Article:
* Lawmakers call for two auditors to check books
* Responding to attempts to water down reform
By Huw Jones
LONDON, Sept 18 European Union lawmakers
proposed on Tuesday that companies should have two auditors to
check their books, beefing up proposals to boost competition and
standards in the audit market.
The idea represents a significant addition to a draft EU law
designed to improve the performance of auditors blamed for
giving banks a clean bill of health just before they were
rescued by taxpayers in the 2007-09 credit crunch.
The legislation is also intended to end the dominance of the
so-called "Big Four" -- KPMG, PricewaterhouseCoopers, Ernst &
Young, and Deloitte -- which audit most bluechip firms around
But some of the smaller auditors in line for extra business
doubt the plan will be supported by enough member states and
believe a likelier outcome is a system of shared audits where
the junior partner checks the books of a subsidiary.
Lawmakers from the assembly's two biggest parties, the
centre right and socialists, said on Tuesday they backed joint
audits for listed companies, meaning smaller auditors like Grant
Thornton, BDO, Mazars or RSM would team up with a Big Four
company to sign off accounts.
Antonio Masip Hidalgo, a Spanish centre-left member told
parliament's legal affairs committee he would bring forward
amendments to make the law "more reformist" by including joint
Angelika Niebler, a German centre right member, backed his
call, saying that in a market dominated by the Big Four, they
must be "more courageous" to guarantee audit quality.
"I like this idea of joint auditing," Niebler added.
The two parties have more than enough votes to push through
amendments but the final text needs the agreement of member
states as well.
The lawmakers were responding to an attempt by the law's
sponsor in parliament, Britsh Conservative Sajjad Karim, to
water down the measure.
France has joint audits for top companies which bumps up
auditing costs by 5 percent or more, according to industry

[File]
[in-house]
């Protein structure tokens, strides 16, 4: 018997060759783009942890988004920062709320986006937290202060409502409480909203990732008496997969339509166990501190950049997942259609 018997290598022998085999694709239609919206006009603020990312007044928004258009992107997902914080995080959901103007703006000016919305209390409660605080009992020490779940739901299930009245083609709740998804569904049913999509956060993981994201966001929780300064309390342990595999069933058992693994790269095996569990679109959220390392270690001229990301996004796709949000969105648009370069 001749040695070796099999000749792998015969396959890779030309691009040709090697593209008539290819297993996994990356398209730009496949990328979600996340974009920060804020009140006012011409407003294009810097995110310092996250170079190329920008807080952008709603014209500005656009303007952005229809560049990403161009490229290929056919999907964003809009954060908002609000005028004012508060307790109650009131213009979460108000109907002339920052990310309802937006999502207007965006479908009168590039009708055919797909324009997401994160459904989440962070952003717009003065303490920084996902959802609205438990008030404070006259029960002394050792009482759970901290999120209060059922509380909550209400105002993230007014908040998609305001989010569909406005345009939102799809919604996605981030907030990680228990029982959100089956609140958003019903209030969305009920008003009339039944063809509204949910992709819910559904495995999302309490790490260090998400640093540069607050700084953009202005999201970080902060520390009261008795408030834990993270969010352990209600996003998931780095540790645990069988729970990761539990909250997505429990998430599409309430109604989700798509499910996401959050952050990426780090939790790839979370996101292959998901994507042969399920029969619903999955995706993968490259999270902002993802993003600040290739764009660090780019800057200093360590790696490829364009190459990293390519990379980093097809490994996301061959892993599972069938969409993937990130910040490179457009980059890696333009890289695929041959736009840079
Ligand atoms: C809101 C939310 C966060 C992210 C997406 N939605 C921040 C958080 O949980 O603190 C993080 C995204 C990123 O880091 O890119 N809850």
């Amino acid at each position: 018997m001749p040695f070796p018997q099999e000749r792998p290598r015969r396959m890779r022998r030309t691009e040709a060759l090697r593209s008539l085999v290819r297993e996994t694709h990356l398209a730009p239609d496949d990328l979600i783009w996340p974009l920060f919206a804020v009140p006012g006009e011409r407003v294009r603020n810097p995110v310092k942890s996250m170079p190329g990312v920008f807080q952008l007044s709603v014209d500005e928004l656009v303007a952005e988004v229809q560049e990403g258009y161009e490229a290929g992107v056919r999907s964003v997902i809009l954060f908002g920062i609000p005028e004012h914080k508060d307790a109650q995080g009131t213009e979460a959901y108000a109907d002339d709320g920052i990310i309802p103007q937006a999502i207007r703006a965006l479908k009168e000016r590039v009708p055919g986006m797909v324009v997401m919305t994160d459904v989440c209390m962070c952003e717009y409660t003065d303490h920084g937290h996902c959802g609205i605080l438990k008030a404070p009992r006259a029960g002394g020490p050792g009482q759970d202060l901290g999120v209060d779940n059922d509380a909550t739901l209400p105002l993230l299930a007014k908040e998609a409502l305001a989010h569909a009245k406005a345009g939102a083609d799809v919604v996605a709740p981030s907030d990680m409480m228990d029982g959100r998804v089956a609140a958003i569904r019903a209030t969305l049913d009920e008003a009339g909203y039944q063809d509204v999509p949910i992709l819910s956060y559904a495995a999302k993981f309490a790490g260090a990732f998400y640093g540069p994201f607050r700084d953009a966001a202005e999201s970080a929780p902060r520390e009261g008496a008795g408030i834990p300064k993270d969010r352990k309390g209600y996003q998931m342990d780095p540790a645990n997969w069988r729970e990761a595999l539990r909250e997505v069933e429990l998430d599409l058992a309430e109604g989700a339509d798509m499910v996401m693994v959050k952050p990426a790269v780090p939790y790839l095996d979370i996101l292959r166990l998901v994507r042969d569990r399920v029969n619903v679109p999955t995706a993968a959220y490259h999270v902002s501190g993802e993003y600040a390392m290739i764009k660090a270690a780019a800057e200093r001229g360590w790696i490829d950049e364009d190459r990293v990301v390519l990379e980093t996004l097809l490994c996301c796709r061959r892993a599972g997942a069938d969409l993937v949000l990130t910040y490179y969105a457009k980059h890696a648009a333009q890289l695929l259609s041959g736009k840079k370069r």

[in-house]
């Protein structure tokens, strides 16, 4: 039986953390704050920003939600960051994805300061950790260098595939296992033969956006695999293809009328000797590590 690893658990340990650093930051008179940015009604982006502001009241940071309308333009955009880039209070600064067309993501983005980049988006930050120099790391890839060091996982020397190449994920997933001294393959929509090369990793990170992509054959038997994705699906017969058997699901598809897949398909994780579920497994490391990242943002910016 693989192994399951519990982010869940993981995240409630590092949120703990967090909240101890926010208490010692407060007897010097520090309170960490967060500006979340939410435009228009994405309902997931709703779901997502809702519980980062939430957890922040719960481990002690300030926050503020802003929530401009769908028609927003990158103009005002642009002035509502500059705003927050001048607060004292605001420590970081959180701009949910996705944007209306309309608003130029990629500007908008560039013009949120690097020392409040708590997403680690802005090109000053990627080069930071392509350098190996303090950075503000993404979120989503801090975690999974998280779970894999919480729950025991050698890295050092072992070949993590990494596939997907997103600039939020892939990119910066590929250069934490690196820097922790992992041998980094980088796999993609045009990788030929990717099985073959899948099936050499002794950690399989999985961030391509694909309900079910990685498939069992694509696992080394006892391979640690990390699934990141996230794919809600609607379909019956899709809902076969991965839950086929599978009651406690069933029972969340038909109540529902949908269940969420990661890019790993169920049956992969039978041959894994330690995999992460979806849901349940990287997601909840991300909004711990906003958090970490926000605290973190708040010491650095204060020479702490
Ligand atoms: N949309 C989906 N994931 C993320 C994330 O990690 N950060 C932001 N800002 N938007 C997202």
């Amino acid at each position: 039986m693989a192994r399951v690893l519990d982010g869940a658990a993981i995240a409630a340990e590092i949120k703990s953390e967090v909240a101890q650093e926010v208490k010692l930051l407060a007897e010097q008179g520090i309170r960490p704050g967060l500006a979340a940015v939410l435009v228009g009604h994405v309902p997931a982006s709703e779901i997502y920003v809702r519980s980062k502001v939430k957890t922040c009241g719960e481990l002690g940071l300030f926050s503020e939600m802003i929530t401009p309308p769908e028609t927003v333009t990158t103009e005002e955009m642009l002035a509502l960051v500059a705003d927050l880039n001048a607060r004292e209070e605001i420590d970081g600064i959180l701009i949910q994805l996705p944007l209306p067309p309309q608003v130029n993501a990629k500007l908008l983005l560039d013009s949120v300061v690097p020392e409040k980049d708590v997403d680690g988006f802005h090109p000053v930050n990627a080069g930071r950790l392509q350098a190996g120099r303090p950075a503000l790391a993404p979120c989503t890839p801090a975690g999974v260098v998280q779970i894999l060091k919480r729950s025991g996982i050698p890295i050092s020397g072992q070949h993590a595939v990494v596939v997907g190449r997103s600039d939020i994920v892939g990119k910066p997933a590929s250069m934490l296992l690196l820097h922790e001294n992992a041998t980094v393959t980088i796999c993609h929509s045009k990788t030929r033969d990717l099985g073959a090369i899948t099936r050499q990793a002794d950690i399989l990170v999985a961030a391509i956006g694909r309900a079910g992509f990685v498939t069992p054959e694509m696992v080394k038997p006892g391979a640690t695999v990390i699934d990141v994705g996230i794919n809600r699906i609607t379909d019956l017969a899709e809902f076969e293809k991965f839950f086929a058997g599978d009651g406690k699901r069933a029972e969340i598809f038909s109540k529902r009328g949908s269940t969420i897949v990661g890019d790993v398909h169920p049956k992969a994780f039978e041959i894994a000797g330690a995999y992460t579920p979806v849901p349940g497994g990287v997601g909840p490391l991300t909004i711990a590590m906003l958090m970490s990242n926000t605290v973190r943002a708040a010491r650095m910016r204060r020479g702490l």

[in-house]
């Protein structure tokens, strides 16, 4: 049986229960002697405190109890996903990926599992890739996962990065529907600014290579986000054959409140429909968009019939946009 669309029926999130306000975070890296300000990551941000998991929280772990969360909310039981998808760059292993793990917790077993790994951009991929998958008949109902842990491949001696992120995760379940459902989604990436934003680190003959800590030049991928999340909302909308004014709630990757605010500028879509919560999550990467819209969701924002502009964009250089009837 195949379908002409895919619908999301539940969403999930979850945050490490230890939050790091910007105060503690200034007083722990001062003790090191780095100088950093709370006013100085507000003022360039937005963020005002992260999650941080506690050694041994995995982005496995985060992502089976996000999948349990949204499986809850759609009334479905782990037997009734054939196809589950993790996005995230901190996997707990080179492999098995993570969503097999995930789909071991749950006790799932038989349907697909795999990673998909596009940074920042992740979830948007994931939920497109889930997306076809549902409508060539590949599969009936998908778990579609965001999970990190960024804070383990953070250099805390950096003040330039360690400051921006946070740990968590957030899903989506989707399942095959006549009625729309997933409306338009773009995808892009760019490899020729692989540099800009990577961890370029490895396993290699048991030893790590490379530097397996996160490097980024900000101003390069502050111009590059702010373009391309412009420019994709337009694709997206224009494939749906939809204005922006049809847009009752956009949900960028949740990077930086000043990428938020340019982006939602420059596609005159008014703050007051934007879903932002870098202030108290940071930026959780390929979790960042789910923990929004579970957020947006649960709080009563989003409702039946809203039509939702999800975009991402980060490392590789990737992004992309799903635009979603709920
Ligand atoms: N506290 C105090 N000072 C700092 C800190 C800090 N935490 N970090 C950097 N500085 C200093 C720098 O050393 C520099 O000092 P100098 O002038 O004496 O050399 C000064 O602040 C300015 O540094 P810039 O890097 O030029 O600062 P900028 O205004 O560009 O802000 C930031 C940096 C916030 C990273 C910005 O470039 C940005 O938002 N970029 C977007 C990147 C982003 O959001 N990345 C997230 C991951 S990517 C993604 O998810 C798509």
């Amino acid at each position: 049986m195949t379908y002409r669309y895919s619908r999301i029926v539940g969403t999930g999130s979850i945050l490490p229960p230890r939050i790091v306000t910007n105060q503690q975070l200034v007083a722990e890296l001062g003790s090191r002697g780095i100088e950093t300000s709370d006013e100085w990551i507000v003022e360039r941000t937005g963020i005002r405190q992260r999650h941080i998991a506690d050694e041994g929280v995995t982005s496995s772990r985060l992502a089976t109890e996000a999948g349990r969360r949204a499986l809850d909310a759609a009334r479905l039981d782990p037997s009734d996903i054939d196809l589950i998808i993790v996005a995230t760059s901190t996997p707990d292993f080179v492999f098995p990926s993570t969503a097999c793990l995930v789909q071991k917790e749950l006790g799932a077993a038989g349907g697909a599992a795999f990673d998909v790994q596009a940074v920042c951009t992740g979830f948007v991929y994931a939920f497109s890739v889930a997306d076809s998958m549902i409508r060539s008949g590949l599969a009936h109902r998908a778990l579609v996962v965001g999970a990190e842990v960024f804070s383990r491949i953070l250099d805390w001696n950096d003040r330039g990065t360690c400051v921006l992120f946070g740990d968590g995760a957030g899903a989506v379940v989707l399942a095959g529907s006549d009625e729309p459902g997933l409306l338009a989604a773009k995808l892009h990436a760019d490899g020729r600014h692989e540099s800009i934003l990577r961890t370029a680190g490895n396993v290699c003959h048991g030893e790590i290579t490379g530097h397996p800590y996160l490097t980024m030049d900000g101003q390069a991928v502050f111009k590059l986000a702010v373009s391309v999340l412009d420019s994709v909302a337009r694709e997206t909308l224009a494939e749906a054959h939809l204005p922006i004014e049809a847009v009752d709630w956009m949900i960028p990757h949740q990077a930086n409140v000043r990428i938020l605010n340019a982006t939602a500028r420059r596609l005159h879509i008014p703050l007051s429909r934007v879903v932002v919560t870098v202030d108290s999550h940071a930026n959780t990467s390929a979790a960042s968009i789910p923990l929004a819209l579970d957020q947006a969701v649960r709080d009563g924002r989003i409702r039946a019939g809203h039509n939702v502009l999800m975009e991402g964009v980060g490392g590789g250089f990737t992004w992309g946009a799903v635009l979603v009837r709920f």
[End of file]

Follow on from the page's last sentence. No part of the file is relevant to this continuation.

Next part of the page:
estimates. Audits for a blue chip company can cost several
Smaller auditors argue that EU or UK regulatory intervention
would improve the likelihood of more work and hence justify
investment in more accountants.
Nick Jeffrey, a director at Grant Thornton, said the way
companies hire auditors needs to change, which could create
incentives to use more auditors.
But big auditors say joint or shared audits are difficult in
"Joint or shared audits can create problems such as diluting
accountability. Some companies are against it because it means
more expense, disruption and possible squabbles among the
auditors," David Cruickshank, chairman of Deloitte UK, told
Smaller auditors say joint or shared audits would help them
build up trust at blue chip clients which have hired the same
Big Four auditor for decades.
The centre left and centre right blocs suggested they would
also reject Karim's attempt to lengthen to 25 years from six the
maximum period a company can use the same auditor.
Karim said he proposed such a long period because issues of
unfair competition should be handled by competition authorities
and not lawmakers.
Big Four officials say the anticipated rules will simply
accelerate changes already underway as companies want to display
good corporate governance by retendering more often.
"The market is already moving. The old state of keeping an
auditor for 50 years is gone. Now it's all about how far and how
soon to move," a senior Big Four official said.
Shorter tenures would push up fees due to less time to
recover tender costs, and the top end of the market will not be
lucrative enough for smaller auditors to expand, he said.
Business may end up being redistributed among the Big Four.